Hamaguchi, T., Kano, M., Rikimaru, H., Kanazawa, M., Itoh, M., Yanai, K., et al. (2004). Brain activity during distention of the descending colon in humans. Neurogastroenterol. Motil. 16, 299–309. doi: 10.1111/j.1365-2982.2004.00498.x
Herbert, B. M., Muth, E. R., Pollatos, O., and Herbert, C. (2012). Interoception across modalities: on the relationship between cardiac awareness and the sensitivity for gastric functions. PLoS ONE 7:e36646. doi: 10.1371/journal.pone.0036646
Iaria, G., Committeri, G., Pastorelli, C., Pizzamiglio, L., Watkins, K. E., and Carota, A. (2008). Neural activity of the anterior insula in emotional processing depends on the individuals’ emotional susceptibility. Hum. Brain Mapp. 29, 363–373. doi: 10.1002/hbm.20393
Jenkins, L. M., Andrewes, D. G., Nicholas, C. L., Drummond, K. J., Moffat, B. A., Phal, P., et al. (2014). Social cognition in patients following surgery to the prefrontal cortex. Psychiatry Res. 224, 192–203. doi: 10.1016/j.pscychresns.2014.08.007
Kurth, F., Zilles, K., Fox, P. T., Laird, A. R., and Eickhoff, S. B. (2010). A link between the systems: functional differentiation and integration within the human insula revealed by meta-analysis. Brain Struct. Funct. 214, 519–534. doi: 10.1007/s00429-010-0255-z
Lee, K. H., and Siegle, G. J. (2012). Common and distinct brain networks underlying explicit emotional evaluation: a meta-analytic study. Soc. Cogn. Affect. Neurosci. 7, 521–534. doi: 10.1093/scan/nsp001
Lie, C. H., Specht, K., Marshall, J. C., and Fink, G. R. (2006). Using fMRI to decompose the neural processes underlying the Wisconsin Card Sorting Test. Neuroimage 30, 1038–1049. doi: 10.1016/j.neuroimage.2005.10.031
Mehling, W. E., Price, C., Daubenmier, J. J., Acree, M., Bartmess, E., and Stewart, A. (2012). The multidimensional assessment of interoceptive awareness (MAIA). PLoS ONE 7:e48230. doi: 10.1371/journal.pone.0048230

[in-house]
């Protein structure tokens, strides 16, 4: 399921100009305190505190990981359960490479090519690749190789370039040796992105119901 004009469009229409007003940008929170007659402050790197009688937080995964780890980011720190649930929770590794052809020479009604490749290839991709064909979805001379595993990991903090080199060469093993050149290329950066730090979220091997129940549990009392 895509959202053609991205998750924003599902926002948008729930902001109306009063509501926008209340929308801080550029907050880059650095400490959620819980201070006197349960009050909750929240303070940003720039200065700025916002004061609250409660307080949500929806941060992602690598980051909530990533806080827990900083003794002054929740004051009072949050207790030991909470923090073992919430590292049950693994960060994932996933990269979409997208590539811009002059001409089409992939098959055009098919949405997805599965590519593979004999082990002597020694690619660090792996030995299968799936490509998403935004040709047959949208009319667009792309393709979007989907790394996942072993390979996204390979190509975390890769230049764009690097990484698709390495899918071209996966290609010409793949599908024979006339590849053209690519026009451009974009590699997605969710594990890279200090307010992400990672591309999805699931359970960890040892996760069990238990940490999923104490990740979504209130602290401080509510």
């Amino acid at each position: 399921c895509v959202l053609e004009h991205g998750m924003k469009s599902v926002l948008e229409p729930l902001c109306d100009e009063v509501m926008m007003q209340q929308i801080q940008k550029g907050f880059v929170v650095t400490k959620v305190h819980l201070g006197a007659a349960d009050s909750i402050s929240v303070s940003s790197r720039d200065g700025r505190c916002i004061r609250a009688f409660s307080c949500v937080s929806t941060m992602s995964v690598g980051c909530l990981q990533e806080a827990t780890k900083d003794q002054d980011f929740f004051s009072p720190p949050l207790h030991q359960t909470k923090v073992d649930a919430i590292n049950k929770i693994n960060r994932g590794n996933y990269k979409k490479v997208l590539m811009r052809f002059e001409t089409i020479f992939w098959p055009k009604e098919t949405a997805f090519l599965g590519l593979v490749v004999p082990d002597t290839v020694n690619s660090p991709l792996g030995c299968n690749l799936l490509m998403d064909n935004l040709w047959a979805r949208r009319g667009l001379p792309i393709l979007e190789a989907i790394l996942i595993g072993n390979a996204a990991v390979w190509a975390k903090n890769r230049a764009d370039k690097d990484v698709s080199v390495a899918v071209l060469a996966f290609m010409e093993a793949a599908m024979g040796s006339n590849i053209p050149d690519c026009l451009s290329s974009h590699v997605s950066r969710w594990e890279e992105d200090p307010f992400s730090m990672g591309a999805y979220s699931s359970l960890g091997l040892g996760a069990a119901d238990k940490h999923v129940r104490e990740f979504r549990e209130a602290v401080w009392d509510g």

Moriguchi, Y., Touroutoglou, A., Dickerson, B. C., and Barrett, L. F. (2014). Sex differences in the neural correlates of affective experience. Soc. Cogn. Affect. Neurosci. 9, 591–600. doi: 10.1093/scan/nst030
Pollatos, O., Kirsch, W., and Schandry, R. (2005). On the relationship between interoceptive awareness, emotional experience, and brain processes. Brain Res. Cogn. Brain Res. 25, 948–962. doi: 10.1016/j.cogbrainres.2005.09.019
Ronchi, R., Bello-Ruiz, J., Lukowska, M., Herbelin, B., Cabrilo, I., Schaller, K., et al. (2015). Right insular damage decreases heartbeat awareness and alters cardio-visual effects on bodily self-consciousness. Neuropsychologia 70C, 11–20. doi: 10.1016/j.neuropsychologia.2015.02.010
Simmons, A. N., Stein, M. B., Strigo, I. A., Arce, E., Hitchcock, C., and Paulus, M. P. (2011). Anxiety positive subjects show altered processing in the anterior insula during anticipation of negative stimuli. Hum. Brain Mapp. 32, 1836–1846. doi: 10.1002/hbm.21154
Terasawa, Y., Fukushima, H., and Umeda, S. (2013a). How does interoceptive awareness interact with the subjective experience of emotion? An fMRI study. Hum. Brain Mapp. 34, 598–612. doi: 10.1002/hbm.21458
Terasawa, Y., Shibata, M., Moriguchi, Y., and Umeda, S. (2013b). Anterior insular cortex mediates bodily sensibility and social anxiety. Soc. Cogn. Affect. Neurosci. 8, 259–266. doi: 10.1093/scan/nss108
Terasawa, Y., Moriguchi, Y., Tochizawa, S., and Umeda, S. (2014). Interoceptive sensitivity predicts sensitivity to the emotions of others. Cogn. Emot. 28, 1435–1448. doi: 10.1080/02699931.2014.888988
Keywords: insula, interoceptive accuracy, facial expression, arousal level, heartbeat perception task
Citation: Terasawa Y, Kurosaki Y, Ibata Y, Moriguchi Y and Umeda S (2015) Attenuated sensitivity to the emotions of others by insular lesion. Front. Psychol. 6:1314. doi: 10.3389/fpsyg.2015.01314
Received: 15 April 2015; Accepted: 17 August 2015;
Published: 01 September 2015.
Edited by:Olga Pollatos, University of Ulm, Germany
Reviewed by:Takamitsu Watanabe, University College London, UK
Marcus Rothkirch, Charité – Universitätsmedizin Berlin, Germany
Copyright © 2015 Terasawa, Kurosaki, Ibata, Moriguchi and Umeda. This is an open-access article distributed under the terms of the Creative Commons Attribution License (CC BY). The use, distribution or reproduction in other forums is permitted, provided the original author(s) or licensor are credited and that the original publication in this journal is cited, in accordance with accepted academic practice. No use, distribution or reproduction is permitted which does not comply with these terms.
*Correspondence: Yuri Terasawa, Department of Psychology, Keio University, 4-1-1 Hiyoshi, Kohoku-ku, Yokohama, Kanagawa 223-8521, Tokyo, Japan, firstname.lastname@example.org